Through a combination of impact-first finance, a coalition of dedicated philanthropic and impact investors, and an incredible organization advocating for immigrant dignity, 100 people are now free from immigrant prison.
Posts tagged as immigrants
We are proud to announce that the first cohort of the Community Finance Fellowship—Louise Jordan, Benson Ochira, Andrew Moncada, Essence Rodriguez, and Crystal Sevilla—is graduating.
San Diego-based impact investment fund manager Mission Driven Finance has deployed $1.5M in loans to San Diego County nonprofits that have been impacted by COVID-19, thanks to $5M in seed funding from The San Diego Foundation as part of the San Diego County COVID-19 Small Business & Nonprofit Loan Program.
Recently, our Co-founder and Chief Community Officer Lauren Grattan, and Freedom for Immigrants Co-founder and Co-executive Director Christina Mansfield spoke with Morgan Simon of Candide Group in Forbes.com to discuss why they launched the Freedom100 Fund—and how it’s a vital tool for investors and activists to join the fight for immigrant freedom.
The inaugural cohort of Community Finance Fellows—Louise Jordan, Andrew Moncada, Benson Ochira, Essence Rodriguez, Crystal Sevilla— impress and inspire us every day and it’s not fair to keep their wisdom to ourselves. So we invited them to share their thoughts on how finance can invoke true racial and economic justice. The fellows’ perspectives and lived experiences give us invaluable insight into how we can use finance as a tool for real impact.
During times of crisis, it’s even more critical to uphold our values and stand up for those who are denied the right to stand up for themselves. Join our fight for immigrant rights by joining the Freedom100 Circle, a one-year commitment where members engage with Freedom for Immigrants and Mission Driven Finance to launch and grow our Freedom100 Bond Fund, while educating the public about the U.S. immigration detention system and community-based alternatives to detention.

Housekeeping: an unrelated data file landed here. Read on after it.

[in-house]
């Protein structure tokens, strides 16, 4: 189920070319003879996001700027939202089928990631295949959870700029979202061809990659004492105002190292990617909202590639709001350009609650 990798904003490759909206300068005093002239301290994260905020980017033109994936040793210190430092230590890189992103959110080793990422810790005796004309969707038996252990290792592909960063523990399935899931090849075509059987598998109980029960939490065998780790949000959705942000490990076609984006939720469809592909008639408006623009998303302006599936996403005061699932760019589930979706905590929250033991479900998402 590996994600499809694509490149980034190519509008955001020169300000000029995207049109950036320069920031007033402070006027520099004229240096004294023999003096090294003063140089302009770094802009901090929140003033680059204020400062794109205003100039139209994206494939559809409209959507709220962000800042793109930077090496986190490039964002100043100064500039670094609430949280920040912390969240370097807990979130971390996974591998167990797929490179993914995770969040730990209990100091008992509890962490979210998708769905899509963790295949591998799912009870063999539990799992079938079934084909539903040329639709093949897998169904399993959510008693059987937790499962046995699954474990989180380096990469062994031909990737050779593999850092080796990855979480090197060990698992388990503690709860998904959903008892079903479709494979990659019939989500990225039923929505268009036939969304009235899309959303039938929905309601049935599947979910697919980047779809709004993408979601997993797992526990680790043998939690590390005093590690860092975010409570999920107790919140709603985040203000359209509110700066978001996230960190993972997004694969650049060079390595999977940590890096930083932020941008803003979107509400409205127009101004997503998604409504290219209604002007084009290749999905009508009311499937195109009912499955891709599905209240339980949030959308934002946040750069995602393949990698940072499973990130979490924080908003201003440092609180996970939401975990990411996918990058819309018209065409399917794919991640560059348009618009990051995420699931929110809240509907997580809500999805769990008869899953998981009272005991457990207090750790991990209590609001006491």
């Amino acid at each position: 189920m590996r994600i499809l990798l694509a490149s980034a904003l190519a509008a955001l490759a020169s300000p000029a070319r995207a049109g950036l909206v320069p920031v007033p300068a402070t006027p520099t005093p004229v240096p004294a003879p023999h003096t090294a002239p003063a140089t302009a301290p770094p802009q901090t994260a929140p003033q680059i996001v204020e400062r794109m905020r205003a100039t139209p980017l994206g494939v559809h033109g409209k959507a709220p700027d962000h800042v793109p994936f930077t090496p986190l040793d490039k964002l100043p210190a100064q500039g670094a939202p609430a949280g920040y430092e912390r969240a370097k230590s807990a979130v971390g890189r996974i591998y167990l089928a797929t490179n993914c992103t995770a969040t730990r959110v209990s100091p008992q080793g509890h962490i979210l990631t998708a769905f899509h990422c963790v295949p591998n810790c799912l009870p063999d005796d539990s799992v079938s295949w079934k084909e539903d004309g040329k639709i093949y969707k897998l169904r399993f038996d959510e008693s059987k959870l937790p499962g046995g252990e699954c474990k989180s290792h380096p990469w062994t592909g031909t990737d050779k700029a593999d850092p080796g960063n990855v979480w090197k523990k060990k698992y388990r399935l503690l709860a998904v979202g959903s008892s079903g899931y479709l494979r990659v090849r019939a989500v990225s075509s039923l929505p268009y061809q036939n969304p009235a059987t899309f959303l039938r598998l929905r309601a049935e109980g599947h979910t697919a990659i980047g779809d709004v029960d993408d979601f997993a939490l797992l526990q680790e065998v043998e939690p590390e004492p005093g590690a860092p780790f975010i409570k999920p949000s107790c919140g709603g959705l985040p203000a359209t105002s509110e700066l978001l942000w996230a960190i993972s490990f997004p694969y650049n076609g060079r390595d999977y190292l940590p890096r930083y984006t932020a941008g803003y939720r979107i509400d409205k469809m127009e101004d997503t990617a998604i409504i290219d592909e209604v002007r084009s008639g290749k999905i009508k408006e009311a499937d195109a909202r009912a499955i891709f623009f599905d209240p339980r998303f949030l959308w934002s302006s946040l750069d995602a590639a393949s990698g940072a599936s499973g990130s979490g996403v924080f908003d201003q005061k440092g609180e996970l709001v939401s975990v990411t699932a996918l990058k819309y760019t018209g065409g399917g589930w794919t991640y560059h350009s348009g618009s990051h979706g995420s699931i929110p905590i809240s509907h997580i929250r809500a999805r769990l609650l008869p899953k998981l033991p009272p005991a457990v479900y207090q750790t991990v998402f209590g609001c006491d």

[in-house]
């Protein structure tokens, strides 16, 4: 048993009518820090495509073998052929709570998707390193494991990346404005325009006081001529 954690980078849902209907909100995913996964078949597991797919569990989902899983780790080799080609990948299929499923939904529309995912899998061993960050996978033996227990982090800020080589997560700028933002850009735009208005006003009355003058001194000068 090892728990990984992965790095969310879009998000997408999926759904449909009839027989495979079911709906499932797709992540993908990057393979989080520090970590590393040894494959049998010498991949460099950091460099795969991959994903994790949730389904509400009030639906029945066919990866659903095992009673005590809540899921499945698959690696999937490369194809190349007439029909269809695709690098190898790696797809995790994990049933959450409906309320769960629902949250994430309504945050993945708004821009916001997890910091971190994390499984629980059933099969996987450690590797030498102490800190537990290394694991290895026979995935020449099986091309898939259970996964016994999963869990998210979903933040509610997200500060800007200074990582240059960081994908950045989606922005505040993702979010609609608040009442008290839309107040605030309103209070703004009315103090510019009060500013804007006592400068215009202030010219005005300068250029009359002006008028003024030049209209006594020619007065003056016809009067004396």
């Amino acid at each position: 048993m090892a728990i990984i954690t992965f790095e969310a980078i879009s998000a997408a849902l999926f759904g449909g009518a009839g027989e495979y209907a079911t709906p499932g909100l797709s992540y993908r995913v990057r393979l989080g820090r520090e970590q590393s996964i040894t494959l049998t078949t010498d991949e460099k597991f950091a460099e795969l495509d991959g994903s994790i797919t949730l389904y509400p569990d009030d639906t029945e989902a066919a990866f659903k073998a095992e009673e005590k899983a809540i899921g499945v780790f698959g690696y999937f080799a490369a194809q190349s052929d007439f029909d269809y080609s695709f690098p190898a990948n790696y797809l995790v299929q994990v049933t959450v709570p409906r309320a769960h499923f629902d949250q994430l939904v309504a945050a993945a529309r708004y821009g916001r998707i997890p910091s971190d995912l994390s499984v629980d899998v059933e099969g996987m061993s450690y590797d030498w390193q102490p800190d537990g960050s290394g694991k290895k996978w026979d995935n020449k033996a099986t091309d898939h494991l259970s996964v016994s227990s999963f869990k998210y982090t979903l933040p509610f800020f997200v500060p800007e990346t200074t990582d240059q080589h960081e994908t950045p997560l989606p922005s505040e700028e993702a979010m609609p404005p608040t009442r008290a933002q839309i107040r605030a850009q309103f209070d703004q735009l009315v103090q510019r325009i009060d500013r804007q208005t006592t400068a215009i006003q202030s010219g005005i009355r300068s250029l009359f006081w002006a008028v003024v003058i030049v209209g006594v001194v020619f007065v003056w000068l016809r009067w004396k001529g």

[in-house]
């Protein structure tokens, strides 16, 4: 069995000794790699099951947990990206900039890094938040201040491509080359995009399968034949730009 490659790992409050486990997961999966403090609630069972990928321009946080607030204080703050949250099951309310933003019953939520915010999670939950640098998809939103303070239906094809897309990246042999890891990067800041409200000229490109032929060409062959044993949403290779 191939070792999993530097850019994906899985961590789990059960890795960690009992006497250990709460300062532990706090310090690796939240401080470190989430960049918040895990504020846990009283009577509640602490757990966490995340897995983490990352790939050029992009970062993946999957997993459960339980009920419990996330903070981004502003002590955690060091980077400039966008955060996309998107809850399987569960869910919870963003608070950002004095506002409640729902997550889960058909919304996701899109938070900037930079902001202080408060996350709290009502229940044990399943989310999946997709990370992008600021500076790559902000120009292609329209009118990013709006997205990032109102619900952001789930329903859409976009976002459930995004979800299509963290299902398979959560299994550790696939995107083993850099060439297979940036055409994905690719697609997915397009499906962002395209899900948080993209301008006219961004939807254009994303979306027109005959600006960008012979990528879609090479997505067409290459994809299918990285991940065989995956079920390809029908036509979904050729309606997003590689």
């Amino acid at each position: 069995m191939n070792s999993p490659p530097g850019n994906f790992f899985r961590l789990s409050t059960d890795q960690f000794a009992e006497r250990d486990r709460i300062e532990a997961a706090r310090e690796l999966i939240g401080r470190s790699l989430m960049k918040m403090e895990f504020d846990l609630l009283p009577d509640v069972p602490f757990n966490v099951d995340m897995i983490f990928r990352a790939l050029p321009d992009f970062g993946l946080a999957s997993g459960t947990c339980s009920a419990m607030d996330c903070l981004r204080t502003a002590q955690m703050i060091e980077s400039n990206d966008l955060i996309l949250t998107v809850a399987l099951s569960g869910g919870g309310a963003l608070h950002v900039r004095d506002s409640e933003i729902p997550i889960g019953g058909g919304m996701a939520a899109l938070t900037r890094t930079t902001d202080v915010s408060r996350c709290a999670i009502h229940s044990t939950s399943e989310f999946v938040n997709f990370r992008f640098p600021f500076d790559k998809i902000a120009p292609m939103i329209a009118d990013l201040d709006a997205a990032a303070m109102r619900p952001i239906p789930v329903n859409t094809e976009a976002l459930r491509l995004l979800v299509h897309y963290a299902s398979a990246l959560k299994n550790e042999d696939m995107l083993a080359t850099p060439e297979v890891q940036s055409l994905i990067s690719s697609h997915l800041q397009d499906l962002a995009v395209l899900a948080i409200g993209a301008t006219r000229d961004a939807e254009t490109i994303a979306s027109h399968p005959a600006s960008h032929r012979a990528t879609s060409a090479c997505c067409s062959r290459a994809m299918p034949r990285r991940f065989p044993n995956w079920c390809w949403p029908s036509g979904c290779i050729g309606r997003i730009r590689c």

WES Mariam Assefa Fund Spotlights Grantee Partner Mission Driven Finance & Community Finance Fellowship
WES Mariam Assefa Fund, one of the visionary supporters of the Community Finance Fellowship, highlighted Mission Driven Finance and the fellowship in this Insights post.
While sheltering-in-place during a pandemic, we welcomed five Community Finance Fellows to our team in March to begin learning in a virtual environment: Louise Jordan, a renewed San Diegan with a legal background who moved back from Virginia to join us; Andrew Moncada, a financial analyst from Florida who wants to run his own impact investment firm one day; Benson Ochira, a refugee from Uganda with a degree in business management; Essence Rodriguez, an undergrad research fellow with the U.S. Immigration Policy Center; and Crystal Sevilla, an executive assistant from San Diego with a deep interest in economics and finance. See how they are learning during a pandemic.
The COVID-19 crisis has forced small businesses and nonprofits around the world, including our Advance borrowers, to forget business as usual and respond in creative ways to best serve their community and survive—quickly. From delivering essential household goods and locally sourced food to staying connected with families by livestreaming nature walks, these businesses and organizations demonstrate the flexibility, resilience, and heart that make small businesses critical for communities to thrive.
With 2019 officially behind us, our team took a second to celebrate our favorite wins, which helps us to also look forward and set goals for 2020.
Impact investing can unlock urgently needed finance quickly by using a catalytic model. The Freedom100 Fund combines the power of impact investing with Freedom for Immigrants’ proven national bond model to give immigrants a fighting chance at freedom by paying their bond and reconnecting them with loved ones and legal services, at no cost to the family.
How can we make investing in our community a great investment? Flip the traditional finance model on its head.
The idea for Advance came from speaking with people who wanted to invest in their communities and the issues that they cared about but didn’t know how.